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I would debate it but it would be a pretty short debate with my limited knowledge of electricity. @W-T, the man that wrote the mod would be better suited for the debate. But what @JAG1 states above is what I remember from his article. It did work on mine as far as lowering the ac noise.

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Posted (edited)
34 minutes ago, JAG1 said:

Because the biggest offender of AC ripple comes from the alternator B+ charge wire so you don't want to send it right into sensors and PCM/ ECM at the distribution panel, you want to give the batteries the job of filtering out all that AC noise first before going on to your sensitive electronics. You want a clean DC current which the batteries are able to. :punish:

 

But why not just fix the source of the AC noise? I thought the offender of the AC noise issue was open alternator diodes. You can move the charge wire, but electrically it's still connected to the same node that it used to be. Just instead of being 2 feet away from the fuse box, now it's 5 feet away from the fuse box. It's essentially the same connection it used to be, with some length of copper in between.

 

Maybe having the point of contact closer to the battery does help filter a little, but I just can't see it being a major mediation of substantial AC ripple. Even a perfectly working alternator will have some ripple; that's the nature of any diode based rectifier.  Did you know AC ripple can present itself across a bad cell / battery in a multi battery configuration? Ideally, DC filter capacitor would be the best solution to cut down the ripple on any 3 phase full wave rectifier. However, that's potentially another maintenance item.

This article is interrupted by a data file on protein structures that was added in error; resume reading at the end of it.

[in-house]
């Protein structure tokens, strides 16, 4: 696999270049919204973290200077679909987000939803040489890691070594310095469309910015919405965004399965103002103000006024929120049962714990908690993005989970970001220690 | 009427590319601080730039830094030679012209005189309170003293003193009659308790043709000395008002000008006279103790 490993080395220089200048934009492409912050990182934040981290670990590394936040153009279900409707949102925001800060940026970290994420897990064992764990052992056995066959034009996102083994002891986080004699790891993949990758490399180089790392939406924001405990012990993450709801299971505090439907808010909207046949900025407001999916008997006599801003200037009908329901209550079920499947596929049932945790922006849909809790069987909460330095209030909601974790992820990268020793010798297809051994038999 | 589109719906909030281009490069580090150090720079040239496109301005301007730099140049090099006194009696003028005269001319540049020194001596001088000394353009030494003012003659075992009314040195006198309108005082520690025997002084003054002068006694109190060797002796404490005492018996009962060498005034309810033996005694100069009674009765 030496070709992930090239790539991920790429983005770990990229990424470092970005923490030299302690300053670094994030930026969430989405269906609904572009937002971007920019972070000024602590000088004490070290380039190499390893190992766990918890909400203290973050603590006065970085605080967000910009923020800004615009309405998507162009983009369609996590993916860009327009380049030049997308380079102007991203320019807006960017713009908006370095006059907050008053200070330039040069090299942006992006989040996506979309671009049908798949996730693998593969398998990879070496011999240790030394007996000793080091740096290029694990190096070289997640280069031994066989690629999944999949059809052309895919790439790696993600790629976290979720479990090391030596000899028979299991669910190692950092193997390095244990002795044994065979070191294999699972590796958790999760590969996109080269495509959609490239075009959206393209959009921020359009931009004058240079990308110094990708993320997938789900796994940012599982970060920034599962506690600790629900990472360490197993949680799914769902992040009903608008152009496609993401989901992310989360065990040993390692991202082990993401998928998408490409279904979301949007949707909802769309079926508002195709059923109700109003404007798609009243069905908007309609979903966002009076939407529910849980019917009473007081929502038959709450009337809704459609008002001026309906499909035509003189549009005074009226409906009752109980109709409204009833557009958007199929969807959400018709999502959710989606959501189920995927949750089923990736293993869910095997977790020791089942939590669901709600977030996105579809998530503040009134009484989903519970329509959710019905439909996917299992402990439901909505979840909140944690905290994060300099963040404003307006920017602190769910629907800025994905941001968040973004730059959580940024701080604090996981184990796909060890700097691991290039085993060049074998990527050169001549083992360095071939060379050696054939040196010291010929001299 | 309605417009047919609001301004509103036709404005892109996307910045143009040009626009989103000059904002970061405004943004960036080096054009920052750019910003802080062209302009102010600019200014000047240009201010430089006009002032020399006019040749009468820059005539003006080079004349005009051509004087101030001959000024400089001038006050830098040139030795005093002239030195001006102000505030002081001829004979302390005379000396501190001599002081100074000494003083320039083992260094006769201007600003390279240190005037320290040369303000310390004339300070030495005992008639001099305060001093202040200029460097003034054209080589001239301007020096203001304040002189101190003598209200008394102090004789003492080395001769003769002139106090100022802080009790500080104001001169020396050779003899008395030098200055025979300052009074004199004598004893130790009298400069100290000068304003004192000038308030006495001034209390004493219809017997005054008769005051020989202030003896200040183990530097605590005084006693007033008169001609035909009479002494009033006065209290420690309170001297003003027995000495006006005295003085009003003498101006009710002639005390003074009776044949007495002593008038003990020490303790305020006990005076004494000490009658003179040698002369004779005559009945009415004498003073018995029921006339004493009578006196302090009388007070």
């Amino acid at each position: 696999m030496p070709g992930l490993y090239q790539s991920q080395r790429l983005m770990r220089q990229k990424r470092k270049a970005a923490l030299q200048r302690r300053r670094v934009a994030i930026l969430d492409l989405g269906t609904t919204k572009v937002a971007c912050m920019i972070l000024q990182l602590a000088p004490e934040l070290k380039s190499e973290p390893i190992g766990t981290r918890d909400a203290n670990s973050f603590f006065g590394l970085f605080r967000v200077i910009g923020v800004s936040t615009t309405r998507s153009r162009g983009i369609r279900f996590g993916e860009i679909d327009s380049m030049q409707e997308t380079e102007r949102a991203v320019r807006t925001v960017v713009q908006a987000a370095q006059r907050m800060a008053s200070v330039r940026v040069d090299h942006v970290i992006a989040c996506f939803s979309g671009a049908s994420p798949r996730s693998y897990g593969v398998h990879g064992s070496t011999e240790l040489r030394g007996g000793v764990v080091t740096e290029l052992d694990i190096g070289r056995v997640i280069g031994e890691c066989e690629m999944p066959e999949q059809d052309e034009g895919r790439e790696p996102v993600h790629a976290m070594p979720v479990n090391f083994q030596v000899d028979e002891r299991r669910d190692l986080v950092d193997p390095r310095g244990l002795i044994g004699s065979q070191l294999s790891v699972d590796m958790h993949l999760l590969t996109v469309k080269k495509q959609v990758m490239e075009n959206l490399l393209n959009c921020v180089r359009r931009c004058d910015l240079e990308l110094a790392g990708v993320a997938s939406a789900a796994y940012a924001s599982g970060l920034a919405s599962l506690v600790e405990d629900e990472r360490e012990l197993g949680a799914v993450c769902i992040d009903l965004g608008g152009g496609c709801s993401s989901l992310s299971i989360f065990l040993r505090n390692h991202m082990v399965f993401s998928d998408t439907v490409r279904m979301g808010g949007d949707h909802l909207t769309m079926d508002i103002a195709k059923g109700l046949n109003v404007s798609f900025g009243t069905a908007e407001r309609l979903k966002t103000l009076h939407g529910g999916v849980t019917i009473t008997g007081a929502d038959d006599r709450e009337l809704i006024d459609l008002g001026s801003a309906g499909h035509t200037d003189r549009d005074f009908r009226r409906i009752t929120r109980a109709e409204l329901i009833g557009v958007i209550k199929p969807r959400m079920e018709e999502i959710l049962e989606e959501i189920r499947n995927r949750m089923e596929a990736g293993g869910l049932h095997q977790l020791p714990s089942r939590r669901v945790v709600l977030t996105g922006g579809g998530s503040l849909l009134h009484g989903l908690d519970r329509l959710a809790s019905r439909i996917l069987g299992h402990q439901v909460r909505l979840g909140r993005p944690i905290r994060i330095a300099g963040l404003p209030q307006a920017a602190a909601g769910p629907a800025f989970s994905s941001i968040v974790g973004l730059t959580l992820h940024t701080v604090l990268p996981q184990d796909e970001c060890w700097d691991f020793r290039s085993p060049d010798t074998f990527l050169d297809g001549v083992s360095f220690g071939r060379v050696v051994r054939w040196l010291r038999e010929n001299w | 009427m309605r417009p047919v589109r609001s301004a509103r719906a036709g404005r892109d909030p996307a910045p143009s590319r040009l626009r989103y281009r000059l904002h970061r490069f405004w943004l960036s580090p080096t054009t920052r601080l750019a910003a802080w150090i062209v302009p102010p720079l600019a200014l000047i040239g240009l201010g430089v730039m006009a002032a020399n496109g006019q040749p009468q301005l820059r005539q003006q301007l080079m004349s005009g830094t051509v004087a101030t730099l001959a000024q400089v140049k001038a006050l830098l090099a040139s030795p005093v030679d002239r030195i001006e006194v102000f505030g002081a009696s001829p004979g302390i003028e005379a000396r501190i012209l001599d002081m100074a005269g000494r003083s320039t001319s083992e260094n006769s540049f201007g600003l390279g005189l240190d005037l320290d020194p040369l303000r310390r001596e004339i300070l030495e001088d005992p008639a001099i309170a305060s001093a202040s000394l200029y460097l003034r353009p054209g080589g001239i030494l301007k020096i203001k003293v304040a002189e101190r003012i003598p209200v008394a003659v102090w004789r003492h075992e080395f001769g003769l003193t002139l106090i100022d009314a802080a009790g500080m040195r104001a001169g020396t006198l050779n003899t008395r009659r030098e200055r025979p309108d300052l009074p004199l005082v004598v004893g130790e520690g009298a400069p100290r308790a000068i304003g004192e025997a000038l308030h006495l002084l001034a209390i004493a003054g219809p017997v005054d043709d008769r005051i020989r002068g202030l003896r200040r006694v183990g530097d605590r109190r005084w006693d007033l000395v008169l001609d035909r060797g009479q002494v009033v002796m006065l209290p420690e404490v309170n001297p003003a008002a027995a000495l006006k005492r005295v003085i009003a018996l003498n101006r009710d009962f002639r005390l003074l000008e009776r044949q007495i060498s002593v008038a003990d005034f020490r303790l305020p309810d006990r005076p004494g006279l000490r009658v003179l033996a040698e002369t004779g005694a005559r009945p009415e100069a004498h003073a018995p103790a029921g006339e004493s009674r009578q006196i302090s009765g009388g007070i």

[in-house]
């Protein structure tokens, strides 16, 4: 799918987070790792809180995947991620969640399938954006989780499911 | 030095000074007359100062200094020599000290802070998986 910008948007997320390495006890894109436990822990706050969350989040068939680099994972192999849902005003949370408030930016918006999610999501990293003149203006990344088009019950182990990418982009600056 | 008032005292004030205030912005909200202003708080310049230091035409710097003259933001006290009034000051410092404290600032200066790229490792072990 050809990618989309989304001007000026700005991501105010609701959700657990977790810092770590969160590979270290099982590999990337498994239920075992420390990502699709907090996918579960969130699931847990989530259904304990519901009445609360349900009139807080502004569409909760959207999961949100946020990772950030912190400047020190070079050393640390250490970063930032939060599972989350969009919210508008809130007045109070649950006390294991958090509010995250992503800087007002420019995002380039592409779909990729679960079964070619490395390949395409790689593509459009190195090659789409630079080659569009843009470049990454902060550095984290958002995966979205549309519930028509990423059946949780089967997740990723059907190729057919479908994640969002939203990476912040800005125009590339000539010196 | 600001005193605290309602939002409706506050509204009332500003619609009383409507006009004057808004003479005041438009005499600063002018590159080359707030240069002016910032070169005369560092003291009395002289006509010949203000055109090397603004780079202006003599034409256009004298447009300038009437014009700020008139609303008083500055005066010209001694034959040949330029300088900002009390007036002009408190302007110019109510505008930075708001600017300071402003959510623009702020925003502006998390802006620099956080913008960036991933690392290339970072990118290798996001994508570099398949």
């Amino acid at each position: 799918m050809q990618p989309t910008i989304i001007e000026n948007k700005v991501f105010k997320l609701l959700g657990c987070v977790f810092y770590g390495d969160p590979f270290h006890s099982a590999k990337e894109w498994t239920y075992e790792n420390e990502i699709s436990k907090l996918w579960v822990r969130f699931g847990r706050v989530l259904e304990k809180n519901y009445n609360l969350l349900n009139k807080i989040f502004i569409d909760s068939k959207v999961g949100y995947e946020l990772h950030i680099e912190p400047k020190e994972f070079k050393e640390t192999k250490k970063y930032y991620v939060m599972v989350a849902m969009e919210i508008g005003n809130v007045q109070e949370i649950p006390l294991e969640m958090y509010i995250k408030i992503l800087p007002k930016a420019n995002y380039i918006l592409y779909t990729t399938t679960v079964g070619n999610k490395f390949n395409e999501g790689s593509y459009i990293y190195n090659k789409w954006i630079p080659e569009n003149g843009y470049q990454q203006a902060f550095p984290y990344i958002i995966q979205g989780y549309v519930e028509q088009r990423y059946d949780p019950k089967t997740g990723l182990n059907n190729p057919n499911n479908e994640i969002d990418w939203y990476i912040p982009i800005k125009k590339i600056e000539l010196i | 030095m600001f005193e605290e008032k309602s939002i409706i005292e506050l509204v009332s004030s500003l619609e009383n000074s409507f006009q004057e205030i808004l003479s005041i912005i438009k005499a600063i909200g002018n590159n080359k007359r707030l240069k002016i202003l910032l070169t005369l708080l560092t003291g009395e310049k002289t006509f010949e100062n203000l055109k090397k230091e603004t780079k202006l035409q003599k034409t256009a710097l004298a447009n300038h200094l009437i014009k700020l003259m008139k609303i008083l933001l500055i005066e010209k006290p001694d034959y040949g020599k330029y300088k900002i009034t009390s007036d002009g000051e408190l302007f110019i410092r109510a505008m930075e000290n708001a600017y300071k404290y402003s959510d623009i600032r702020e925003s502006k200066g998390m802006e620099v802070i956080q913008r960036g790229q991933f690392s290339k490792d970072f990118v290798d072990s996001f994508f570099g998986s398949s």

17 minutes ago, dripley said:

It did work on mine as far as lowering the ac noise.

 

Was it moving the charge wire that helped, or fixing the deficient grounds?

 

Sorry for the derail @Finlandese. The skeptic in me must know the truth!

Edited by kzimmer
Typo

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10 minutes ago, kzimmer said:

 

Was it moving the charge wire that helped, or fixing the deficient grounds?

I did it all and then checked the voltage. So no testing in between. Have you read the article?

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1 minute ago, dripley said:

I did it all and then checked the voltage. So no testing in between. Have you read the article?

 

Yep. Been a while though. Unless there's something I missed.

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Posted (edited)
6 minutes ago, kzimmer said:

 

Yep. Been a while though. Unless there's something I missed.

I think part of the reason to move was also to get it out of the harness that other sensor wire were running. That kind of stuff it a bit over my head.  It has been a while since I read it also.

Edited by dripley

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Posted (edited)
4 minutes ago, dripley said:

I think part of the reason to move was also to get it out of the harness that other sensor wire were running.

 

If this is true, I'd have to ask why as well. Everything is DC. DC current does not induce any substantial noise in parallel conductors, so there must be something I'm missing.

Edited by kzimmer

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9 minutes ago, kzimmer said:

 

If this is true, I'd have to ask why as well. Everything is DC. DC current does not induce any substantial noise in parallel conductors, so there must be something I'm missing.

This is when it gets over my head. I am more versed in structural than electrical. 

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1 minute ago, dripley said:

This is when it gets over my head. I am more versed in structural than electrical. 

 

I couldn't build a square if you gave me four equal sides. :lol:

  • Haha 1